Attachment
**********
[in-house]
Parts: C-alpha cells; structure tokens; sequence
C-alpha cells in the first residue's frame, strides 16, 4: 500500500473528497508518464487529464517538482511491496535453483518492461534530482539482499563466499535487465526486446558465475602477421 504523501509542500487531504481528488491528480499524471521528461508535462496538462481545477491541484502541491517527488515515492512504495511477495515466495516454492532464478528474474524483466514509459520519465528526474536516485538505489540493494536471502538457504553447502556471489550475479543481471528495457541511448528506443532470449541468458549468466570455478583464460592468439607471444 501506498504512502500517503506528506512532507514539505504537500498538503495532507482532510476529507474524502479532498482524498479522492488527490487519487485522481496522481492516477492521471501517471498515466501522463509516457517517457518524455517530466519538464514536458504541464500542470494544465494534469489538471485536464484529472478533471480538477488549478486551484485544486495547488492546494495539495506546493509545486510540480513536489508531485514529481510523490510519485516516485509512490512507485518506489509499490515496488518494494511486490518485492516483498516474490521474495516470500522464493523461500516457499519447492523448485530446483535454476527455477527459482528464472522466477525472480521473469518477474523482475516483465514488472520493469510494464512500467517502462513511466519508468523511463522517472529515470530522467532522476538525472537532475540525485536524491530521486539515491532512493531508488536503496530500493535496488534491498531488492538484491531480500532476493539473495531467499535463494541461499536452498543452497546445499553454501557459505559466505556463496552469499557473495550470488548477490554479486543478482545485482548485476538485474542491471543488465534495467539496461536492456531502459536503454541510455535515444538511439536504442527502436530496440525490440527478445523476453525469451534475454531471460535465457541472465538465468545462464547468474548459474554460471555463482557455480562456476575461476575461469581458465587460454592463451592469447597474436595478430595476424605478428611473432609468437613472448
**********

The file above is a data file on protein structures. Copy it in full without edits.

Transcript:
[in-house]
Parts: C-alpha cells; structure tokens; sequence
C-alpha cells in the first residue's frame, strides 16, 4: 500500500473528497508518464487529464517538482511491496535453483518492461534530482539482499563466499535487465526486446558465475602477421 504523501509542500487531504481528488491528480499524471521528461508535462496538462481545477491541484502541491517527488515515492512504495511477495515466495516454492532464478528474474524483466514509459520519465528526474536516485538505489540493494536471502538457504553447502556471489550475479543481471528495457541511448528506443532470449541468458549468466570455478583464460592468439607471444 501506498504512502500517503506528506512532507514539505504537500498538503495532507482532510476529507474524502479532498482524498479522492488527490487519487485522481496522481492516477492521471501517471498515466501522463509516457517517457518524455517530466519538464514536458504541464500542470494544465494534469489538471485536464484529472478533471480538477488549478486551484485544486495547488492546494495539495506546493509545486510540480513536489508531485514529481510523490510519485516516485509512490512507485518506489509499490515496488518494494511486490518485492516483498516474490521474495516470500522464493523461500516457499519447492523448485530446483535454476527455477527459482528464472522466477525472480521473469518477474523482475516483465514488472520493469510494464512500467517502462513511466519508468523511463522517472529515470530522467532522476538525472537532475540525485536524491530521486539515491532512493531508488536503496530500493535496488534491498531488492538484491531480500532476493539473495531467499535463494541461499536452498543452497546445499553454501557459505559466505556463496552469499557473495550470488548477490554479486543478482545485482548485476538485474542491471543488465534495467539496461536492456531502459536503454541510455535515444538511439536504442527502436530496440525490440527478445523476453525469451534475454531471460535465457541472465538465468545462464547468474548459474554460471555463482557455480562456476575461476575461469581458465587460454592463451592469447597474436595478430595476424605478428611473432609468437613472448